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  • Milton Davis

Point Man



(Art by Jude Smith https://judesmith.cgsociety.org/)


Jay Squad reached Hill 472 at 0800 hours. The shadow from the Torrent Mountains darkened the valley below them, making it hard to see any details. Sergeant Hill, a short, hard built man from Western Georgiana, scanned the area with his infrared googles. What he saw made him spit.

“Jenkins!” he shouted.

Lance Corporal Tommy Jenkins pushed his way through his cohorts then stood beside Sergeant Hill. The tall, umber man from Gullah South gave a weak salute.

“Sir.”

“I need you on point.”

Jenkins dropped his head and sighed.

“What was that?” Sergeant Hill asked.

“Nothing . . . sir.”

Jenkins took off his helmet then handed it to the sergeant. He gave his AK107 to Private Briggs, as well as his backpack, body armor and grenades. Jenkins stripped off his uniform and underwear then folded them neatly before handing them to Corporal Lawrence.

“Take care of my shit,” he said. “I might need it back.”

The soldiers chuckled at his grim joke. Jenkins clambered to the top of the hill. He couldn’t see what the sergeant saw, but he could sense it. He took a deep breath then ran.

Jenkins sprinted down the wooded slope onto the flat grassland. He flew across the expanse, the wiregrass bending his wake like the passing of a stiff wind. As the meters rushed under his bare feet, he could feel them gathering. Seconds later their footfalls shook the ground and their distorted voices battered his ears. Jenkins almost broke form to look behind him, but he knew better. Focus forward, his training taught him.

He gauged their distance then slowed his pace until they were within the desired range. Jenkins continued his sprint until he reached the center of the field. He slowed, stopped, then turned to face his pursuers.

There were hundreds of them, more than he anticipated. Worry cracked his confidence for a second; this was the largest mass he’d ever faced. Training said he could handle them, but theory and practice were two different things. Whatever he thought, there was no alternative. He was the point man. The survival of his squad and everyone following them depended on him.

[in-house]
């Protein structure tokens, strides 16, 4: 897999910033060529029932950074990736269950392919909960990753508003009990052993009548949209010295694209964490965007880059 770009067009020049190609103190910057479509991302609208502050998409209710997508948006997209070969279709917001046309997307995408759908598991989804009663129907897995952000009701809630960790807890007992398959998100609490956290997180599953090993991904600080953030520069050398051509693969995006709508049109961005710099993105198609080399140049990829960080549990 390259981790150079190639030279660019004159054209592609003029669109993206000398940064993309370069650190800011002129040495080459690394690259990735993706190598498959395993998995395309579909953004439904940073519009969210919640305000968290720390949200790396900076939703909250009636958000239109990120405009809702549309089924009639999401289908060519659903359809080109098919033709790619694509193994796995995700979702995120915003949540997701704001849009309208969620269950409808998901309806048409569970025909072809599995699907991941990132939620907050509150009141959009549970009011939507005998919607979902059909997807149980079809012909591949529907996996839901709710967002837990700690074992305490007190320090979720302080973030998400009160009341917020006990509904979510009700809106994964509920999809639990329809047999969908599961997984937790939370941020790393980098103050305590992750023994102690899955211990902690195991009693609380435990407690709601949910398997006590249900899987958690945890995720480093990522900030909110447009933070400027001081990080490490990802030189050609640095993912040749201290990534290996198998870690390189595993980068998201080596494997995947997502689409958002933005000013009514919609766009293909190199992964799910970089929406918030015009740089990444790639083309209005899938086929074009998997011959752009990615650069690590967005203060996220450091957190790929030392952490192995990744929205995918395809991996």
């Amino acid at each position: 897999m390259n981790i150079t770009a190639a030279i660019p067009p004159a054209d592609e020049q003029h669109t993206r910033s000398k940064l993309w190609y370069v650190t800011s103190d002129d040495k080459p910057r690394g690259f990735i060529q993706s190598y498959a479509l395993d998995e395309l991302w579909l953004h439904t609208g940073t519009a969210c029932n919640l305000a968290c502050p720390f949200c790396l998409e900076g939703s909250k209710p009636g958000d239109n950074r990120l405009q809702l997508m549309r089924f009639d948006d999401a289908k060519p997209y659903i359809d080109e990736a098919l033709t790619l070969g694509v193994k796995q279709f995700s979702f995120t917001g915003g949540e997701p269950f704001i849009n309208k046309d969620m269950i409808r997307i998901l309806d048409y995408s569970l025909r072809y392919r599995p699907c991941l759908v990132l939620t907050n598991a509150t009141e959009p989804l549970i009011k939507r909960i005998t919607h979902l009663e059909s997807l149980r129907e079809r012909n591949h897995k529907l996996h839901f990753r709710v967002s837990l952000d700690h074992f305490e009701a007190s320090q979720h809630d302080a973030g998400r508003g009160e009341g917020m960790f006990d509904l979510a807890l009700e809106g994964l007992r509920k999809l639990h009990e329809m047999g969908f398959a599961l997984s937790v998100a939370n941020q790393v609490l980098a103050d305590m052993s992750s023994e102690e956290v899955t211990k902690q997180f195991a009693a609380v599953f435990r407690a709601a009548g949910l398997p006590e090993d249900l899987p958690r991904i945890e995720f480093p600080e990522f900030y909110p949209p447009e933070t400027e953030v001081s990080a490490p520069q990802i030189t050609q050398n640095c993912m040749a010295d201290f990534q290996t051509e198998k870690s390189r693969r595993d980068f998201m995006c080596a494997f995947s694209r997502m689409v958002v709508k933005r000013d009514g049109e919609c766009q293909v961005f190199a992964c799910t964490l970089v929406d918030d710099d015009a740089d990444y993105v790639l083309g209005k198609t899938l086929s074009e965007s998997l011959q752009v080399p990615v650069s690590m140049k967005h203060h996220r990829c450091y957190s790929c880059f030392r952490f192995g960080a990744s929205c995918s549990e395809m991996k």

Jenkins sat on the ground, the rough grass scratching his bare ass. He folded his hands on his lap then closed his eyes. Warmth coalesced in his gut then oozed into his chest, his limbs, and his head. His body temperature increased to level that would burn the average human to ash, but not Jenkins. He was a point man. He was designed for this.

Jenkins raised his head, his eyes still closed. The hordes stench reached his nostrils. They were in range. He opened his eyes and mouth, releasing waves and waves of radiant heat which seared the horde’s flesh. Their mindless determination spelled their demise as the horde charged into the heat blast and burst into bone and ash.

The heat surge dissipated. Jenkins’s eyes cleared and he stood. Ten of them remained undamaged, scrambling toward him with morbid intent. The familiar staccato of AK107s was a discordant song to his ears, explosive rounds tearing the creatures to shreds. Jenkins waited for his squad to reach him, his eyes scanning the carnage surrounding him. His buddies brought him his clothes and his gear and the squad waited as he dressed. The sergeant sauntered up to him.

“Report,” he said.

“All clear,” Jenkins replied.

Sergeant Hill took off his beret then wiped his forehead.

“That was a close one,” he said.

“It’s in the job description,” Jenkins replied, sounding more confident than he felt.

“Yeah,” Sergeant Hill replied. “You strapped in?”

Jenkins did a quick inspection. “Good to go.”

The sergeant locked eyes with his squad.

“Alright then. Let’s see what’s on the other side of that hill.”

Jay Squad formed ranks then marched across the field into the forest.



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